The Australian Government has previously had difficulties with the administration of energy efficiency building upgrade schemes, particularly the "Home Insulation Program". As the auditor reported:
"Overall HIP has been a costly program for the outcomes achieved, including substantial remediation costs. There still remains a range of safety concerns and coronial inquiries are yet to be completed in relation to the four fatalities associated with installations under the program.".It would be unfortunate if this was repeated with the Low Income Energy Efficiency Program. The scheme has a high political risk, with the Minister deciding on each project and thus risking being held politically responsible for any financial loss or deaths resulting.
There are lessons for the energy efficiency programs in the results of the Building the Education Revolution. In particular, the non-government school systems were able to produce more innovative results, such as the St Monica’s Primary multi-purpose learning centre. But while state government administered systems may have problems, it is unfortunate that government‐owned public housing is excluded from the Low Income Energy Efficiency Program.
1.3 How the program will be managed
The Low Income Energy Efficiency Program is a competitive merit-based grant program with defined funding limits. Only the strongest proposals that most successfully meet the assessment criteria will be funded. Applicants are encouraged to consult the Department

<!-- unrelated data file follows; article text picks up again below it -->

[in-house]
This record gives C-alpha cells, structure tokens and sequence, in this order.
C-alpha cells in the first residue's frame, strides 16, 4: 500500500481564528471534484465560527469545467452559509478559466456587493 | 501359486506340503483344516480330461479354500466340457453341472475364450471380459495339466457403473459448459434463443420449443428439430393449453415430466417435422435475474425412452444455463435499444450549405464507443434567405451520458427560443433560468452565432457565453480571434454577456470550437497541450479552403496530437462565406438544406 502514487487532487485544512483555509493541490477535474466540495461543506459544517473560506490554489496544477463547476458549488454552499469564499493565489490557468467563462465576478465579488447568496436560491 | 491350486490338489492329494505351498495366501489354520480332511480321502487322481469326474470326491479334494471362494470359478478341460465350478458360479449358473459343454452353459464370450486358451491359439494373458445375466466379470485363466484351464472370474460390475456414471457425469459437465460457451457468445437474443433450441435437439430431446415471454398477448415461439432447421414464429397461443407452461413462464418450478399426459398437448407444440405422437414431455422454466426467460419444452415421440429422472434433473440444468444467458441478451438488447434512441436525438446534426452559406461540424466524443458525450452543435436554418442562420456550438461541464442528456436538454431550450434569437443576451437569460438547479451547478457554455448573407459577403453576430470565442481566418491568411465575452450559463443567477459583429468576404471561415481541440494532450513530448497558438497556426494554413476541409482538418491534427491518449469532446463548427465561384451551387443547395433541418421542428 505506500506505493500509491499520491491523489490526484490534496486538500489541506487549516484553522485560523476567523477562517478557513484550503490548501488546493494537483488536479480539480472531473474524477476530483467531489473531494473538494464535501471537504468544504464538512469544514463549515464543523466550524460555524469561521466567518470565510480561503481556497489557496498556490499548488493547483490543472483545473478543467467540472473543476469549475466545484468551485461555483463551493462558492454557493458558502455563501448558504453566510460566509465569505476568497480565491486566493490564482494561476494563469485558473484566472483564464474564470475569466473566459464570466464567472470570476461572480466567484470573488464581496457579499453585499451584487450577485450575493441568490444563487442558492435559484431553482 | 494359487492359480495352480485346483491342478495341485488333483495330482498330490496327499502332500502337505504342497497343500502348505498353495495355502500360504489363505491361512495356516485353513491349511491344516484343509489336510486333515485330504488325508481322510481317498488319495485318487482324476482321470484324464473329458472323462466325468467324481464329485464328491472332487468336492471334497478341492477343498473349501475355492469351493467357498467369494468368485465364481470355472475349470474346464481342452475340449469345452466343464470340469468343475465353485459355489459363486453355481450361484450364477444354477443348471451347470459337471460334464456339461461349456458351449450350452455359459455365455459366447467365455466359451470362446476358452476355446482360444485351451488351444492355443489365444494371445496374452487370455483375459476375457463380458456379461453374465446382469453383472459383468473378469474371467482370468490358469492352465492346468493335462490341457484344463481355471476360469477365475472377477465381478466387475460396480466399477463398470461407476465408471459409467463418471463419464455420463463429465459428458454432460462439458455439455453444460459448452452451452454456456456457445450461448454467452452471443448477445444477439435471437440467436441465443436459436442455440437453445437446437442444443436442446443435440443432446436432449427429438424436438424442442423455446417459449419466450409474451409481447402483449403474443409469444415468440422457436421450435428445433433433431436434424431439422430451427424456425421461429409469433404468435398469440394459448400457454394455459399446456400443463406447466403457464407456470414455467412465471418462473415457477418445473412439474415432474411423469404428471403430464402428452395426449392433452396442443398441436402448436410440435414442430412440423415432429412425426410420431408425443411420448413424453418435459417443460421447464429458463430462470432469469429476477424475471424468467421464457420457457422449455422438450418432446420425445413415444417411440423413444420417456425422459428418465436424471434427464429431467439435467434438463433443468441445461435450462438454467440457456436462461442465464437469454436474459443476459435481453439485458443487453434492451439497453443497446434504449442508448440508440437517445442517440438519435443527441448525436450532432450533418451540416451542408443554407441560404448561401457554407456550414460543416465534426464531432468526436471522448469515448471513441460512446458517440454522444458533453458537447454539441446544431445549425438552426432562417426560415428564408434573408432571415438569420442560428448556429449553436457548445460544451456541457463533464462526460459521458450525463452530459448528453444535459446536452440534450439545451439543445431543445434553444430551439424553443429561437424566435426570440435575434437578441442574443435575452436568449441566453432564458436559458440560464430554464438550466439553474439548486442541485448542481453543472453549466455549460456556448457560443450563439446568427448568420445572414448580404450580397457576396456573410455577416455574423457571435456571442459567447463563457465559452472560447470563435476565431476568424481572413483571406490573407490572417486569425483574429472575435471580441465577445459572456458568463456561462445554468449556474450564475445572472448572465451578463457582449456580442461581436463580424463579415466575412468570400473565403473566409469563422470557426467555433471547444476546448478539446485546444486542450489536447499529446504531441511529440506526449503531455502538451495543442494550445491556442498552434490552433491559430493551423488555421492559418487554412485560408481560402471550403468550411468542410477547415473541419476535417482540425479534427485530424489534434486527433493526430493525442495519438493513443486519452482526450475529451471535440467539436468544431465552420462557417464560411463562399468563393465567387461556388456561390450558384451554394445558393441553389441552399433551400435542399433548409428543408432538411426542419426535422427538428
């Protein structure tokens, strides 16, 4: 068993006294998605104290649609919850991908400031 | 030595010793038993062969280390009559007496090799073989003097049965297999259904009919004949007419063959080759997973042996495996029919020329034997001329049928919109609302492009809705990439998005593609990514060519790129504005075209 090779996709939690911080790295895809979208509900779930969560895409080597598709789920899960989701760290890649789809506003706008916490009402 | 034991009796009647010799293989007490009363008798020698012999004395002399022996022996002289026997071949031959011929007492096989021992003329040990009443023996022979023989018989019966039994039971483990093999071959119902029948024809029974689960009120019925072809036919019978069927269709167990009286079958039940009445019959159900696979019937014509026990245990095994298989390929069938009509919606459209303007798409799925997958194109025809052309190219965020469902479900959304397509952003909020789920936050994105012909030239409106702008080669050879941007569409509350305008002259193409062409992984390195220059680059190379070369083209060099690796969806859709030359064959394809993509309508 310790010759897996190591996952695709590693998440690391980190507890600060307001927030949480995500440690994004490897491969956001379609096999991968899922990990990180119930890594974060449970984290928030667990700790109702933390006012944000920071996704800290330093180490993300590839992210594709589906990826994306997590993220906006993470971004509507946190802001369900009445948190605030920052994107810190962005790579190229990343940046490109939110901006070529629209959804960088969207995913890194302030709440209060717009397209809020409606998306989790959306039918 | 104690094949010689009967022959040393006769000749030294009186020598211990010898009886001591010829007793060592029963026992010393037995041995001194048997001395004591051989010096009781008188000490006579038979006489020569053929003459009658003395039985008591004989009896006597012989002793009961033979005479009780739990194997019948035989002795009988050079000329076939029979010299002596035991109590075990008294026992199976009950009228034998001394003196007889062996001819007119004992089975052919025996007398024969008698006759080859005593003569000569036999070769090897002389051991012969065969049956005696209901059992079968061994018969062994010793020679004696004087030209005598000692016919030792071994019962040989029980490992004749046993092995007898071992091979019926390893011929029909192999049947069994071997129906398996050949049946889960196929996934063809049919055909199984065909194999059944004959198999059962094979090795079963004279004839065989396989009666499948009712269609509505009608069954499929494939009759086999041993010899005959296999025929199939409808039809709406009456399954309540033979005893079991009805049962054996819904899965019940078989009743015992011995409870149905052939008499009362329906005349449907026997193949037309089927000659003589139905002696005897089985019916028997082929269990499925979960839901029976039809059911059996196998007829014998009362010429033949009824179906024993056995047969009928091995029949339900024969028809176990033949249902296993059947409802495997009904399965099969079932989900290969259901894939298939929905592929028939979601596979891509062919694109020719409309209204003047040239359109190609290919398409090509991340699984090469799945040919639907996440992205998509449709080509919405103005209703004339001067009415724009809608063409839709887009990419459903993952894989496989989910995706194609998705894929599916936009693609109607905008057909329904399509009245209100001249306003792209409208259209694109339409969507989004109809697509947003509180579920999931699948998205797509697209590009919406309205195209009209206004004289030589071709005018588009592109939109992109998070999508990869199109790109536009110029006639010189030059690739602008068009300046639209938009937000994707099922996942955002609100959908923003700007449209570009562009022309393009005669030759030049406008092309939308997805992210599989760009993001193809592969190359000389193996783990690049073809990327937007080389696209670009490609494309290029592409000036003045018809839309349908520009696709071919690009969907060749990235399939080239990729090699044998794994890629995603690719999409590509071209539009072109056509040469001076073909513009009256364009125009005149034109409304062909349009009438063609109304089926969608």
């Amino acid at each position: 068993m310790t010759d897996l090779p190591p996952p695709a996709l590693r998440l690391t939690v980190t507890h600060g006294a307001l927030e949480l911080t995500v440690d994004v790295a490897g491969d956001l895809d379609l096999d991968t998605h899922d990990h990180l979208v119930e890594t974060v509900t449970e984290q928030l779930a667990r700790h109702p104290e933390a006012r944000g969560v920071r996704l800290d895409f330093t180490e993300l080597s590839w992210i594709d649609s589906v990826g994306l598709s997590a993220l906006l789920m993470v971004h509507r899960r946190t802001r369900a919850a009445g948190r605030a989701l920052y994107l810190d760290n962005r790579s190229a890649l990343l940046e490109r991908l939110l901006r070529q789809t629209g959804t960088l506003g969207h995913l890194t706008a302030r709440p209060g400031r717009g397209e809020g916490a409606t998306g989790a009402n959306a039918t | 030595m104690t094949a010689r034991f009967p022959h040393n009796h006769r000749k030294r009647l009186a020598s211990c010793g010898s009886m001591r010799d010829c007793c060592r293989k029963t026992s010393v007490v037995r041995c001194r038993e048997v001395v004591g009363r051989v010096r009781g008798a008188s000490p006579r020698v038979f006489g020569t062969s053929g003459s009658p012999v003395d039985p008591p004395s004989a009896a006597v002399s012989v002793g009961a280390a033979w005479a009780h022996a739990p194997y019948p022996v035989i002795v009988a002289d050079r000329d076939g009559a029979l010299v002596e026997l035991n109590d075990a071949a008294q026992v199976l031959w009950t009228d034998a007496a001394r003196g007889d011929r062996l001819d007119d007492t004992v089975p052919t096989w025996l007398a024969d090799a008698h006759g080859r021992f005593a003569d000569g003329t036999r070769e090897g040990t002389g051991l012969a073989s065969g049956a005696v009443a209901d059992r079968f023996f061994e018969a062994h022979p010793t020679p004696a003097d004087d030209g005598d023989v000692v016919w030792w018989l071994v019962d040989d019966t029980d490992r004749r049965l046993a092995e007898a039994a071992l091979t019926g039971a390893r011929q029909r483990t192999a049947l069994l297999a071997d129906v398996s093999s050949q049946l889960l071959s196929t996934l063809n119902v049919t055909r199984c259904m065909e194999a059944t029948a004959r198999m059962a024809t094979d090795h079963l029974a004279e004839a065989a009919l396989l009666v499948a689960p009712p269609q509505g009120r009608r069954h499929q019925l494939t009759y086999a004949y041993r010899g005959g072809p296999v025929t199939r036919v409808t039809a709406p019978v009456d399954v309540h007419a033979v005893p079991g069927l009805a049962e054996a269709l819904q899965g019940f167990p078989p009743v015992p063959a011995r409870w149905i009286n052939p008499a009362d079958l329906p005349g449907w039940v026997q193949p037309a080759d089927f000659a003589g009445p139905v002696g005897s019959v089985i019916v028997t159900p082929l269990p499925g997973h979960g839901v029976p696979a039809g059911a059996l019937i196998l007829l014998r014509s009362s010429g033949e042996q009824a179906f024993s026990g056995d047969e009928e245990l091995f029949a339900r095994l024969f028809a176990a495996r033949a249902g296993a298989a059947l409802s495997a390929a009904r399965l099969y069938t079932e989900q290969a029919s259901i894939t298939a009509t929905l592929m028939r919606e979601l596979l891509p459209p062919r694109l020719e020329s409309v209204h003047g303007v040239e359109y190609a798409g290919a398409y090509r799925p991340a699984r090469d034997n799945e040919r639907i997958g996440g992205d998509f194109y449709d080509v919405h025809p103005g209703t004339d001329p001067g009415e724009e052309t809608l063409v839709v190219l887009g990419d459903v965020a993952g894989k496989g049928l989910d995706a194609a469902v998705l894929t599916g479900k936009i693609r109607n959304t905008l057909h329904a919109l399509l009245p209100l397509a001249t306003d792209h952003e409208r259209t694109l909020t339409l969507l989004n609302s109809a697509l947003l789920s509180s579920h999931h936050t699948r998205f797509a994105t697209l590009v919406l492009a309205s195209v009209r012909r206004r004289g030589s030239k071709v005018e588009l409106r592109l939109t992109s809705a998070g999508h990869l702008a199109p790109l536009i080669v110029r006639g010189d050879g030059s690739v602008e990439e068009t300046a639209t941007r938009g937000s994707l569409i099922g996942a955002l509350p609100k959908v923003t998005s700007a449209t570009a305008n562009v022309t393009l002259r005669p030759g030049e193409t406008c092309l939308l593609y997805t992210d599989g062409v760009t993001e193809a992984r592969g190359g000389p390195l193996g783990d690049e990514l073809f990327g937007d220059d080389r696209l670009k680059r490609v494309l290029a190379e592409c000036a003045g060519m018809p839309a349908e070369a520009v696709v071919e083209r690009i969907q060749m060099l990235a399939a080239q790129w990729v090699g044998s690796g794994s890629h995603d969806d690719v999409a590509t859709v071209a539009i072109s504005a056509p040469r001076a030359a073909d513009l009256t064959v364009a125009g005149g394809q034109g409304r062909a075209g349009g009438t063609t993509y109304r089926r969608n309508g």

while preparing Expressions of Interest and Applications to ensure their proposal meets the basic application requirements. Guidance material is available to assist potential applicants.
A Program Advisory Group comprising officers from relevant Commonwealth agencies will work with the Department to assess eligible Expressions of Interest and to score Applications against the merit criteria. The Department will have overall responsibility for managing the Expressions of Interest and Application assessment processes, and for making recommendations to the Minister for Climate Change and Energy Efficiency (the Minister). The Minister will make final decisions regarding which Expressions of Interest will be invited to submit Applications and which applicants receive grant funding under the Program, based on the recommendations provided by the Department.
1.4 Low Income Households
The definition of ‘low income households’ for this program is a general term and applicants will be required to describe how they will identify and enlist low income households into their trial. Applicants will also need to indicate the particular type of low income household group being targeted as part of their trial.
As a guide, one or more of the following indicators should be used to define low income households for the purpose of the Program:
• Household income is in the bottom two quintiles of the Australian population
• Householder is in receipt of an Australian Government concession card
• Household income is mainly derived from income support payments
• Householder is a member of a particularly disadvantaged target group e.g. Indigenous, culturally and linguistically diverse, new arrivals, person with a disability
• High energy needs due to either individual or locational factors e.g. disability or climate (high energy usage relative to household size and composition)
• Householder is participating in an energy hardship program
• Householder is disconnected or at risk of disconnection from their energy source.
The term ‘households’ includes private dwellings such as houses, flats and home units but excludes government‐owned public housing.
1.5 Consortium arrangements
Those interested in applying for funding must be part of a consortium to submit a proposal under the Low Income Energy Efficiency Program. The formation of a consortium will assist interested parties to interact effectively with each other and submit a coordinated